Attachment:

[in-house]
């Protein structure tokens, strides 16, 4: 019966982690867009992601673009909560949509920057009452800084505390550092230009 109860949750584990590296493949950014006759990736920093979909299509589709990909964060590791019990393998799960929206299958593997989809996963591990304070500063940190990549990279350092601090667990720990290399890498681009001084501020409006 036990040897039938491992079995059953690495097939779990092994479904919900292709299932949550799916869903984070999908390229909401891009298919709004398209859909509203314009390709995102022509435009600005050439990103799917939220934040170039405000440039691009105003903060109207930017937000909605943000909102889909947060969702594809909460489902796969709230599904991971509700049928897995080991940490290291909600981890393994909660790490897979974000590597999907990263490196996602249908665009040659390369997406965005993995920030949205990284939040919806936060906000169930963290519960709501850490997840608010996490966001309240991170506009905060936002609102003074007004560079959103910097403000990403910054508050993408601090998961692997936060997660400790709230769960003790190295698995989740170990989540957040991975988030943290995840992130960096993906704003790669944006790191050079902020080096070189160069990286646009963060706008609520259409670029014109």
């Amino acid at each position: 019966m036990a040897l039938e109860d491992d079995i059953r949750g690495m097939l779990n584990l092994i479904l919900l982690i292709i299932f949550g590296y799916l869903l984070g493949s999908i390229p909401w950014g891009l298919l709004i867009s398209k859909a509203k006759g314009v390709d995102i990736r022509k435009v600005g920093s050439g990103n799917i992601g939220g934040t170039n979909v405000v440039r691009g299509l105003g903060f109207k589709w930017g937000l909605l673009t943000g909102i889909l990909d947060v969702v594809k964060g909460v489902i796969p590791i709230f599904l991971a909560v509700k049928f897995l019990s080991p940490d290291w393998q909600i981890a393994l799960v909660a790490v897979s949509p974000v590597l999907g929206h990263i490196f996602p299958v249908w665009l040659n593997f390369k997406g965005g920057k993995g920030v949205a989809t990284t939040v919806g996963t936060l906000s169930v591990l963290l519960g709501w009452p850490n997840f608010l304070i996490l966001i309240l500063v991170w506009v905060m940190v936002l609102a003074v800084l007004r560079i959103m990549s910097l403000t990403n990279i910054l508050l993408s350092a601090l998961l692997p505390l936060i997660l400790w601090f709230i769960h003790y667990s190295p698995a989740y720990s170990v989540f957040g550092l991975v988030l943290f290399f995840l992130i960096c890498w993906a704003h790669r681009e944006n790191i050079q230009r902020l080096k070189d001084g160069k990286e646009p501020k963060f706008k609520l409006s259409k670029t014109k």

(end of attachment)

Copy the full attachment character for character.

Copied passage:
[in-house]
């Protein structure tokens, strides 16, 4: 019966982690867009992601673009909560949509920057009452800084505390550092230009 109860949750584990590296493949950014006759990736920093979909299509589709990909964060590791019990393998799960929206299958593997989809996963591990304070500063940190990549990279350092601090667990720990290399890498681009001084501020409006 036990040897039938491992079995059953690495097939779990092994479904919900292709299932949550799916869903984070999908390229909401891009298919709004398209859909509203314009390709995102022509435009600005050439990103799917939220934040170039405000440039691009105003903060109207930017937000909605943000909102889909947060969702594809909460489902796969709230599904991971509700049928897995080991940490290291909600981890393994909660790490897979974000590597999907990263490196996602249908665009040659390369997406965005993995920030949205990284939040919806936060906000169930963290519960709501850490997840608010996490966001309240991170506009905060936002609102003074007004560079959103910097403000990403910054508050993408601090998961692997936060997660400790709230769960003790190295698995989740170990989540957040991975988030943290995840992130960096993906704003790669944006790191050079902020080096070189160069990286646009963060706008609520259409670029014109």
């Amino acid at each position: 019966m036990a040897l039938e109860d491992d079995i059953r949750g690495m097939l779990n584990l092994i479904l919900l982690i292709i299932f949550g590296y799916l869903l984070g493949s999908i390229p909401w950014g891009l298919l709004i867009s398209k859909a509203k006759g314009v390709d995102i990736r022509k435009v600005g920093s050439g990103n799917i992601g939220g934040t170039n979909v405000v440039r691009g299509l105003g903060f109207k589709w930017g937000l909605l673009t943000g909102i889909l990909d947060v969702v594809k964060g909460v489902i796969p590791i709230f599904l991971a909560v509700k049928f897995l019990s080991p940490d290291w393998q909600i981890a393994l799960v909660a790490v897979s949509p974000v590597l999907g929206h990263i490196f996602p299958v249908w665009l040659n593997f390369k997406g965005g920057k993995g920030v949205a989809t990284t939040v919806g996963t936060l906000s169930v591990l963290l519960g709501w009452p850490n997840f608010l304070i996490l966001i309240l500063v991170w506009v905060m940190v936002l609102a003074v800084l007004r560079i959103m990549s910097l403000t990403n990279i910054l508050l993408s350092a601090l998961l692997p505390l936060i997660l400790w601090f709230i769960h003790y667990s190295p698995a989740y720990s170990v989540f957040g550092l991975v988030l943290f290399f995840l992130i960096c890498w993906a704003h790669r681009e944006n790191i050079q230009r902020l080096k070189d001084g160069k990286e646009p501020k963060f706008k609520l409006s259409k670029t014109k």